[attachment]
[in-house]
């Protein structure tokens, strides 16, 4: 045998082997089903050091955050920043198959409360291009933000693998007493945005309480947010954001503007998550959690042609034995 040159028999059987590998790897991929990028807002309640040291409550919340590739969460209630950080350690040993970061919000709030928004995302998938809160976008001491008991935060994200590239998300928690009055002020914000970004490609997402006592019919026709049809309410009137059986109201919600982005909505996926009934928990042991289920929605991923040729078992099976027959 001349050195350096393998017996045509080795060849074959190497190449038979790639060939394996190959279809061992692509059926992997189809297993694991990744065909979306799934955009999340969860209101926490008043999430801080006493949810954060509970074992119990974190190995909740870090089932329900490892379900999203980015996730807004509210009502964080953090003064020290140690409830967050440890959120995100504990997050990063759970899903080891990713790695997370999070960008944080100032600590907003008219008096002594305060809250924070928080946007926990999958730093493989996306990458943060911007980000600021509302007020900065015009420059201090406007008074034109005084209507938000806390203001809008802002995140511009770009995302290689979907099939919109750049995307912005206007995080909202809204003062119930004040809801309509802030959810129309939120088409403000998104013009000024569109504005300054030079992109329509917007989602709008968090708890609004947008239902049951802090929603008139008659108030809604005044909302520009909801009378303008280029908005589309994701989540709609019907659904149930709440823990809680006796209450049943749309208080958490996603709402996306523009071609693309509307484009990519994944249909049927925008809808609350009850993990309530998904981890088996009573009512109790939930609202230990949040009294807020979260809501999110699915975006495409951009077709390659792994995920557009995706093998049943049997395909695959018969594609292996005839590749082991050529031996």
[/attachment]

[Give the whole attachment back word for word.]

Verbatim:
[in-house]
């Protein structure tokens, strides 16, 4: 045998082997089903050091955050920043198959409360291009933000693998007493945005309480947010954001503007998550959690042609034995 040159028999059987590998790897991929990028807002309640040291409550919340590739969460209630950080350690040993970061919000709030928004995302998938809160976008001491008991935060994200590239998300928690009055002020914000970004490609997402006592019919026709049809309410009137059986109201919600982005909505996926009934928990042991289920929605991923040729078992099976027959 001349050195350096393998017996045509080795060849074959190497190449038979790639060939394996190959279809061992692509059926992997189809297993694991990744065909979306799934955009999340969860209101926490008043999430801080006493949810954060509970074992119990974190190995909740870090089932329900490892379900999203980015996730807004509210009502964080953090003064020290140690409830967050440890959120995100504990997050990063759970899903080891990713790695997370999070960008944080100032600590907003008219008096002594305060809250924070928080946007926990999958730093493989996306990458943060911007980000600021509302007020900065015009420059201090406007008074034109005084209507938000806390203001809008802002995140511009770009995302290689979907099939919109750049995307912005206007995080909202809204003062119930004040809801309509802030959810129309939120088409403000998104013009000024569109504005300054030079992109329509917007989602709008968090708890609004947008239902049951802090929603008139008659108030809604005044909302520009909801009378303008280029908005589309994701989540709609019907659904149930709440823990809680006796209450049943749309208080958490996603709402996306523009071609693309509307484009990519994944249909049927925008809808609350009850993990309530998904981890088996009573009512109790939930609202230990949040009294807020979260809501999110699915975006495409951009077709390659792994995920557009995706093998049943049997395909695959018969594609292996005839590749082991050529031996």